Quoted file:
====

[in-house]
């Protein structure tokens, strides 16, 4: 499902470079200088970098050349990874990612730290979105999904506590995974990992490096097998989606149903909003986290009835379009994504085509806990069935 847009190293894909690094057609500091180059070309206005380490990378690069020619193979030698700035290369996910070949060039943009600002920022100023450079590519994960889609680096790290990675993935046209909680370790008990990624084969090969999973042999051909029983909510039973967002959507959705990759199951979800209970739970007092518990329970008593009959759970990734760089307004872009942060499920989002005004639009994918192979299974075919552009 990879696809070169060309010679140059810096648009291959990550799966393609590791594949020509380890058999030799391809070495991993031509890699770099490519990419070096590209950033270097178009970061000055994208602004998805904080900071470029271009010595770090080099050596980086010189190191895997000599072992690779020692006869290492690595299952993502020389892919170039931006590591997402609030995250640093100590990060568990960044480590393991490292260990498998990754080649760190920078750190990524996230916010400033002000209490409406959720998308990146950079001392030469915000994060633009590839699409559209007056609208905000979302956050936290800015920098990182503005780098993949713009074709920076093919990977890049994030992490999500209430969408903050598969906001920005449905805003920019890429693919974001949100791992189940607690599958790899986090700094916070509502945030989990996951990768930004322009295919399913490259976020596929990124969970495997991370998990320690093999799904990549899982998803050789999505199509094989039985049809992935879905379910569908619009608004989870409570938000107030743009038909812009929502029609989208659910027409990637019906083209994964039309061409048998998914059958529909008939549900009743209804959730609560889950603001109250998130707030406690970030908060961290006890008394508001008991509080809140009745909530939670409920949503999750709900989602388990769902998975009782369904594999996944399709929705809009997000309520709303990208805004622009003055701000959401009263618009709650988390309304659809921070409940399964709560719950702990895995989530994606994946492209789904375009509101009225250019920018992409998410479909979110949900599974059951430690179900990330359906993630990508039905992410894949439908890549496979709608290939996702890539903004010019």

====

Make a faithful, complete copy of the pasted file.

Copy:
[in-house]
């Protein structure tokens, strides 16, 4: 499902470079200088970098050349990874990612730290979105999904506590995974990992490096097998989606149903909003986290009835379009994504085509806990069935 847009190293894909690094057609500091180059070309206005380490990378690069020619193979030698700035290369996910070949060039943009600002920022100023450079590519994960889609680096790290990675993935046209909680370790008990990624084969090969999973042999051909029983909510039973967002959507959705990759199951979800209970739970007092518990329970008593009959759970990734760089307004872009942060499920989002005004639009994918192979299974075919552009 990879696809070169060309010679140059810096648009291959990550799966393609590791594949020509380890058999030799391809070495991993031509890699770099490519990419070096590209950033270097178009970061000055994208602004998805904080900071470029271009010595770090080099050596980086010189190191895997000599072992690779020692006869290492690595299952993502020389892919170039931006590591997402609030995250640093100590990060568990960044480590393991490292260990498998990754080649760190920078750190990524996230916010400033002000209490409406959720998308990146950079001392030469915000994060633009590839699409559209007056609208905000979302956050936290800015920098990182503005780098993949713009074709920076093919990977890049994030992490999500209430969408903050598969906001920005449905805003920019890429693919974001949100791992189940607690599958790899986090700094916070509502945030989990996951990768930004322009295919399913490259976020596929990124969970495997991370998990320690093999799904990549899982998803050789999505199509094989039985049809992935879905379910569908619009608004989870409570938000107030743009038909812009929502029609989208659910027409990637019906083209994964039309061409048998998914059958529909008939549900009743209804959730609560889950603001109250998130707030406690970030908060961290006890008394508001008991509080809140009745909530939670409920949503999750709900989602388990769902998975009782369904594999996944399709929705809009997000309520709303990208805004622009003055701000959401009263618009709650988390309304659809921070409940399964709560719950702990895995989530994606994946492209789904375009509101009225250019920018992409998410479909979110949900599974059951430690179900990330359906993630990508039905992410894949439908890549496979709608290939996702890539903004010019």